Friedrich Blowhard has discovered public choice economics a la Buchanan and Tullock, and decided that he quite likes it.
What a gas to see a group of smart people take many of my private musings of the past decade and set them out with more clarity than I ever gave them. I actually read a webpage outlining some of the notions of public choice while literally laughing out loud to see that I wasn’t the only lunatic in the insane asylum.
Friedrich is especially impressed with public choice’s description of how government tends to get captured by special interest groups, who gorge themselves at the expense of the public purse. He also suggests that public choice provides some interesting alternatives to the current political system.
Actually, it gives me more than hope, it gives me an idea. Isn’t it time for virtuous people everywhere to start thinking seriously about a system of governance that works better than democracy (or at least how American representative democracy is practiced in 2003?
Specifically, Friedrich points to various market-based or locality based means that are proposed by public choice economists as ways of limiting the redistributive elements of politics.
Now I’ve blogged in the past about my dislike for public choice economics. As far as I can see, the ideology usually drives the economic models, rather than vice versa. There are some exceptions (see below) but public choice usually starts from a bias. As is made clear by Charles Rowley, editor of the flagship journal, Public Choice, who has defined the approach as a “program of scientific endeavor that exposed government failure coupled to a programme of moral philosophy that supported constitutional reform designed to limit government.” But then, Rowley has also claimed that political scientists like myself, who have failed to embrace public choice methodologies, are “scholars who had rendered themselves dependent on the subsidies of big government and whose lucrative careers in many instances were linked to advising … agents of the compound republic.” In plain words, Rowley is claiming that social scientists who disagree have been bought off; we have our snouts stuck into the same trough as the special interest groups.
One could respond to this in an equally ad hominem fashion (a quick glance at Rowley’s resume suggests that he’s not averse himself to hogging out on grants from right wing foundations). But this would distract from the interesting and important questions that Friedrich raises. Does public choice, as propounded by Rowley, Tullock et al., provide a good understanding of how government works? And does it provide an appropriate set of solutions to the problems of majoritarian democracy?
I suggest that the answer to the first question is a qualified yes, and to the second is a more-or-less unqualified no. There’s no doubt that the phenomena described by public choice – rent-seeking, capture of the political process by special interest groups etc – happen, and indeed are endemic to democracy. And the US has a particularly bad case of this, thanks in large part to its lax rules on the financing of politics. It’s also interesting to note that Tullock and his crowd are in perfect agreement with lefties like political scientist, Charles Lindblom, about the corrupting intersection between big business and government. The problems identified by public choice are real ones.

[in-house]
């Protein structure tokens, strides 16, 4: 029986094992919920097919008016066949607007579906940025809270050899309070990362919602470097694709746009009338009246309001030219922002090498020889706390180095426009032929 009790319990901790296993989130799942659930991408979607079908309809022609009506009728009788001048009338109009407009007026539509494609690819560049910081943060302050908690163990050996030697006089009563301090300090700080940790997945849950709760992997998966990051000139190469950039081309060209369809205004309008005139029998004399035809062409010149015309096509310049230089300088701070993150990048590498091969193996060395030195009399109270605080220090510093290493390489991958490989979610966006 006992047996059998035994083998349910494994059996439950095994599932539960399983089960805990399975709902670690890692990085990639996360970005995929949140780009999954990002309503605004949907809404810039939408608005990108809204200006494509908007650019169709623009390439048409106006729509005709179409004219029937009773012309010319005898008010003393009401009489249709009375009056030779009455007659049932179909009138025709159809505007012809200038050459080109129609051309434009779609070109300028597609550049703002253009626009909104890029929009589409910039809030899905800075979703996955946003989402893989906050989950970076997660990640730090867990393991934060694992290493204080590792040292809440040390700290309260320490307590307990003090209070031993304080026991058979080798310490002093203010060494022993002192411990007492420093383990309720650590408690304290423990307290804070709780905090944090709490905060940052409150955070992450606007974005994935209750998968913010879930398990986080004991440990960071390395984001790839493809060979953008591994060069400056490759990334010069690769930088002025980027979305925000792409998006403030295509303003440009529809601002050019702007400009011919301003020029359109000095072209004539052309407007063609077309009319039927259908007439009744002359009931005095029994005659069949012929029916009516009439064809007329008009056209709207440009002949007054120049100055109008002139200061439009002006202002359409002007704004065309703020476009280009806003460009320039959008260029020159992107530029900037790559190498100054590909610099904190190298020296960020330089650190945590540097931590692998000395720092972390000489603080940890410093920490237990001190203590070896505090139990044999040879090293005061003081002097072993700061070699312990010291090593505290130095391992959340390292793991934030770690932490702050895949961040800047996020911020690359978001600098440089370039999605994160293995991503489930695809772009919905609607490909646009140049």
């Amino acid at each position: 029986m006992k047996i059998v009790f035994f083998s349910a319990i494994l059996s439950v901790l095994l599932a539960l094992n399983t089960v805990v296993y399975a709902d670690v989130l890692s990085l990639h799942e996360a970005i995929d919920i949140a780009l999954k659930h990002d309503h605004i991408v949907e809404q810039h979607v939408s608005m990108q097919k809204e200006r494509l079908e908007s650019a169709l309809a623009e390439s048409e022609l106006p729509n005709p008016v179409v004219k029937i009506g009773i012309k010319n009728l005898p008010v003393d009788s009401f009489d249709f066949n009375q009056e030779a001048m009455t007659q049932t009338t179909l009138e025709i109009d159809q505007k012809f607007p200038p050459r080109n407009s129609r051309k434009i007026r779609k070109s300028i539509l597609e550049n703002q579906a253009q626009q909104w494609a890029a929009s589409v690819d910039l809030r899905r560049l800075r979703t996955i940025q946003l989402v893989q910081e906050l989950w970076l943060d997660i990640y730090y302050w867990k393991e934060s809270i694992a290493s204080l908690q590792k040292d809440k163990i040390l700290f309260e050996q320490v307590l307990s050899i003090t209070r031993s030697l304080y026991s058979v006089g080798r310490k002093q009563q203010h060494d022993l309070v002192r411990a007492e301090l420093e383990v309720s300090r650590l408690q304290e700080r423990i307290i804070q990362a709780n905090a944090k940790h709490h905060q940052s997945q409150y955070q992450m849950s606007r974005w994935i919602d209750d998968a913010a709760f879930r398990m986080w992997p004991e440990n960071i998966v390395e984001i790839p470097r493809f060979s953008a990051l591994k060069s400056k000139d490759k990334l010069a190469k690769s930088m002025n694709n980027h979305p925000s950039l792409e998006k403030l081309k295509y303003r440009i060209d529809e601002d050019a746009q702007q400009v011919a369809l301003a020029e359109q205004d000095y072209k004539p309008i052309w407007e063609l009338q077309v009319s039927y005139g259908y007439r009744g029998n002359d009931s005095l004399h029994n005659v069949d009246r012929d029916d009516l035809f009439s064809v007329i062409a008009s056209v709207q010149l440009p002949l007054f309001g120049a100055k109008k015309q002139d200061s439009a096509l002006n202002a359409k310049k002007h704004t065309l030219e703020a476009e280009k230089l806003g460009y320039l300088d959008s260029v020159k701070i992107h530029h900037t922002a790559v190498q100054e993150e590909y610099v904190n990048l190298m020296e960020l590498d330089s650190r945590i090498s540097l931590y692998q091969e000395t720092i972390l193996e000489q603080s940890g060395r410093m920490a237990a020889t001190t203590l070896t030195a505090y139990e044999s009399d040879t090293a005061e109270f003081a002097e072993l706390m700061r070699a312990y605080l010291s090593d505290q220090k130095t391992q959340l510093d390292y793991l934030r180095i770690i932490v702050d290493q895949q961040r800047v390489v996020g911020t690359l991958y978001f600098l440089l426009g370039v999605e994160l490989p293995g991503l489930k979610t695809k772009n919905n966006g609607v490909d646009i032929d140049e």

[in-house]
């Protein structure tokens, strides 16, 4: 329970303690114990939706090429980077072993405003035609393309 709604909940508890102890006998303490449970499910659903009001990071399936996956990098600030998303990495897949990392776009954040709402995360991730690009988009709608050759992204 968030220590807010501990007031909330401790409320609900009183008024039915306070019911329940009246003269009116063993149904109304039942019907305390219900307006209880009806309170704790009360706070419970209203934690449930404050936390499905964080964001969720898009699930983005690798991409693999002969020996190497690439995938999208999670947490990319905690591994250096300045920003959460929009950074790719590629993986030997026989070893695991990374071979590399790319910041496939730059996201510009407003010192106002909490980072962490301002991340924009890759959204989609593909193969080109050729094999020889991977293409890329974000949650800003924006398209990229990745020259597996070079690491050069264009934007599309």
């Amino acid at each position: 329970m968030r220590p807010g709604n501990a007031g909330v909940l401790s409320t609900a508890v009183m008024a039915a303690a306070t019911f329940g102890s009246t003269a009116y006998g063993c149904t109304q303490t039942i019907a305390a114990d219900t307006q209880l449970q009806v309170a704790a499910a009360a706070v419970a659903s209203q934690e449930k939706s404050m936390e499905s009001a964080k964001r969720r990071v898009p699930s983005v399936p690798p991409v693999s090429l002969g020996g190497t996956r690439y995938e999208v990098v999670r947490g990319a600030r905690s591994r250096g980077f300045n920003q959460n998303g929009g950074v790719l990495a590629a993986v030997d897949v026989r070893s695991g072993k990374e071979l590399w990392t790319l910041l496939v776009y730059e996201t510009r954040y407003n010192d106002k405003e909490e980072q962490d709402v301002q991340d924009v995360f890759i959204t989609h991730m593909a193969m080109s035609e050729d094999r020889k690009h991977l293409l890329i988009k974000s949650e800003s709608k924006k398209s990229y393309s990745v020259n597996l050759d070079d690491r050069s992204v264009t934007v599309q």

But the proposed solutions propounded by characters like Buchanan,Tullock and Rowley have their own, very considerable flaws. Public choice economists propose that government should be replaced, insofar as is possible, by market-type mechanisms. They argue that the kinds of choice permitted by free markets are inherently superior to the kinds of choice permitted by majoritarian democracy. Some argue, quite simply, that politics is all a horrible mistake, and should be replaced by so-called “incentive compatible mechanisms.” But they don’t have very good grounds for so doing. First of all, proposals for the replacement of politics by economic mechanisms arguably fail on their own terms: economic theory suggests that they remain inescapably politicized.* Second, public choice theory itself suggests that while majoritarian democracy is flawed, so too is any means of aggregating collective choices. Nobel prizewinner Kenneth Arrow showed this in his “Impossibility Theorem,” perhaps the single most important result in social choice and public choice theory. The theorem shows that no means of making social choices – democracy, market or any reasonable alternative to either- can be perfect – they all necessarily involve important tradeoffs.
What this suggests to me (and, indeed to Arrow, who’s a committed social democrat), is that simplistic prescriptions of “all markets, all of the time” don’t work. Majoritarian democracy has its problems; so too do unbridled free markets. Which isn’t to say that there’s no scope for reform. However, economic theory provides pretty well as much support for certain kinds of lefty retrenchment, as it does for the kinds of change that public choice economics (and Friedrich) would like. But that’s a subject for another post.
.* On this, read Miller, Gary J. and Hammond, Thomas. Why Politics is More Fundamental than Economics: Incentive-Compatible Mechanisms are Not Credible. Journal of Theoretical Politics. 1994; 6(1):5-26. Miller’s book, Managerial Dilemmas: The Political Economy of Hierarchy (Cambridge University Press, 1992) provides a slightly different version of this argument, and is also the most accessible introduction to these questions that I know of.